You hold open a space for progressive politics and social justice. This is crucial if you are walking around with identity privilege. It will be way too easy to normalise the politics that created this mess, if we don’t just keep being that burr in the side of hate. Trump’s win made white supremacy leap out into the open. We need to keep saying that’s not okay. People with less identity privilege can’t do this work: they are tired and they are scared. The privileged in those demographics that went for Trump? It’s our responsibility to push back, to leave less space for white supremacy, to hold more space for progressive and loving agendas. Push back.
All over the internet, my friends report the heaviness of teaching the morning after the election. Even here in Canada, students were shaken and scared or nervous. Nearly everyone I know ditched their lesson plan and held an impromptu support session or debrief. Many report hearing thanks from students afterwards for this act. These teachers made space for people to express their ideas and their feelings, and to discuss these with others, in a supportive and structured environment. They modeled respect and love.
In my own work on campus this week, I have been deliberate in answering the question “How are you?” I answer, seriously, “I’m not well. This election scares me, and enrages me, and I feel very sad. I don’t know what to do to make sure life stays livable for people who aren’t white men.” When I do this, I notice, people kind of release a big puff of air and drop their shoulders. It turns out in speaking my truth, I am making space for my colleagues and my students to express their fears too, and we brainstorm how to keep working for the world we want, how to keep our friends safe.
This has been emotionally grueling, but incredibly rewarding. I have had so many rewarding conversations, generated new ideas and strategies, and given and received more hugs than I thought were possible. I needed all of it, and so did my friends and students and colleagues.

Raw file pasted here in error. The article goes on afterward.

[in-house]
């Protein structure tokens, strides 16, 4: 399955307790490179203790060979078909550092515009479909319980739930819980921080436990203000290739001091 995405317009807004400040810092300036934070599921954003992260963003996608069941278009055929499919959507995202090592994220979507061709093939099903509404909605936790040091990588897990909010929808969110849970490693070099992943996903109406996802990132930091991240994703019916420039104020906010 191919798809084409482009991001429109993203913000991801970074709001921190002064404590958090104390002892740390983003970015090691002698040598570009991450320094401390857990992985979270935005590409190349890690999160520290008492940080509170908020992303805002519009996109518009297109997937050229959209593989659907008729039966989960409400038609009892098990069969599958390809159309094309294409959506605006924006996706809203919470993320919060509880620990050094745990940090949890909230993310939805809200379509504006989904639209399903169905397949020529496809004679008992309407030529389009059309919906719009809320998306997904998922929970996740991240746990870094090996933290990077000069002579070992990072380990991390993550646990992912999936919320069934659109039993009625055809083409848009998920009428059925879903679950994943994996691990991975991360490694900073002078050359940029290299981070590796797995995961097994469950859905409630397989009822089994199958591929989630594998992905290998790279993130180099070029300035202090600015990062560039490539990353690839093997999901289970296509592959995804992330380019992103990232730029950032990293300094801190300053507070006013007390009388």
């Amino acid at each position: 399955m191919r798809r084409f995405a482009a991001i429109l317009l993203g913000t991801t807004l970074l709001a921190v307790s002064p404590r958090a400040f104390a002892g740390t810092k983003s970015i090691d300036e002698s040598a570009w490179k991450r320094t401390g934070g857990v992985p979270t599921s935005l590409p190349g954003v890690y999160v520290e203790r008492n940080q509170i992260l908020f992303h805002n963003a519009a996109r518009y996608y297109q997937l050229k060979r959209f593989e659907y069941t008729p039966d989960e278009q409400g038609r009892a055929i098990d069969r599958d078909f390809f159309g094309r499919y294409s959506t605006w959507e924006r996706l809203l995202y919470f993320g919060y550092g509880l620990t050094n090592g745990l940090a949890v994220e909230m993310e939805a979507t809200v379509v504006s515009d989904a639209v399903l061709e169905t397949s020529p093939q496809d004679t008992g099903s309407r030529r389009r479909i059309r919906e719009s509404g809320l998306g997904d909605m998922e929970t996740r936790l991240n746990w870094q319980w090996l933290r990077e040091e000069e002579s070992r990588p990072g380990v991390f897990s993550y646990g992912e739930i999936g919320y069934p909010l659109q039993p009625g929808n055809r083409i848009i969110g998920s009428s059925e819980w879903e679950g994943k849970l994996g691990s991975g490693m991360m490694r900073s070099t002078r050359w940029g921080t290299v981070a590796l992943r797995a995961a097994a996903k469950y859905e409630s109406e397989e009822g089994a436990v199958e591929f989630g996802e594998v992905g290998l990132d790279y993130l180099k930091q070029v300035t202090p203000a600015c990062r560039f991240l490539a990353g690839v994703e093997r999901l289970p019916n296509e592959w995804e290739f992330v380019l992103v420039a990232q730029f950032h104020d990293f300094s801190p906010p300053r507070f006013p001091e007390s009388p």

Again, to make space we have to be careful about relative privilege: do not ask for emotional or practical support from someone who suffers this outrage more heavily than you. But make space to support them. Be very wary of not exploiting people inadvertently: some dude last week asked me about my feelings about the election, but out of the blue, and in such a way that it felt like he wanted to see how miserable I was and what it felt like to be a woman on the cusp of the repeal of Roe v. Wade. That felt gross. Don’t do that to people. Make space by expressing your truth, and let people respond or not.
It’s not enough to just try to keep the walls from closing in further on an interpersonal level. Something structural is required. The social justice and rights agenda must be enlarged, and not just defended, if we are to have any hope in the future. How?
Here again, relative privilege and power is key. In those areas you can act in, act. Are you a swim coach? Is your club disproportionately white? Ask why, and start an outreach. Keep fighting the All Male Panel at conferences. Demand that Twitter do something about blocking hate speech instead of just beefing up the ways you can choose to just not look at it. On your curriculum committee, keep pushing for the inclusive syllabus. In your classroom, foster equitable spaces and call out mansplainers, shut down stereotyped characterizations of marginalized groups.
I just got an email from my university yesterday, reporting on its strategic plan of ‘disruptive innovation,’ which to me reads like so much tech-bro nonsense whereby all the profits are skimmed from existing industries and labour protections and regulatory frames disappear. Disruptive Innovation makes Facebook the largest media company in the world that has no journalists or editors or professional standards. My university also has equity goals. I think I’m going to start making even more noise about how maybe these two goals are in conflict. I’m going to take some space back from the “burn it down” camp that I see putting tech companies and angry white American voters in the same ideological position of calling everything broken and using anarchy as a tool to make things better. It won’t. I’m going to take some space to let people work on that.
I can do that because of my own relative power in these structures. You might take space differently.
I send you all my love, Hook and Eye readers. If you need a hug, I will give it to you. We can and we will make this world a better place.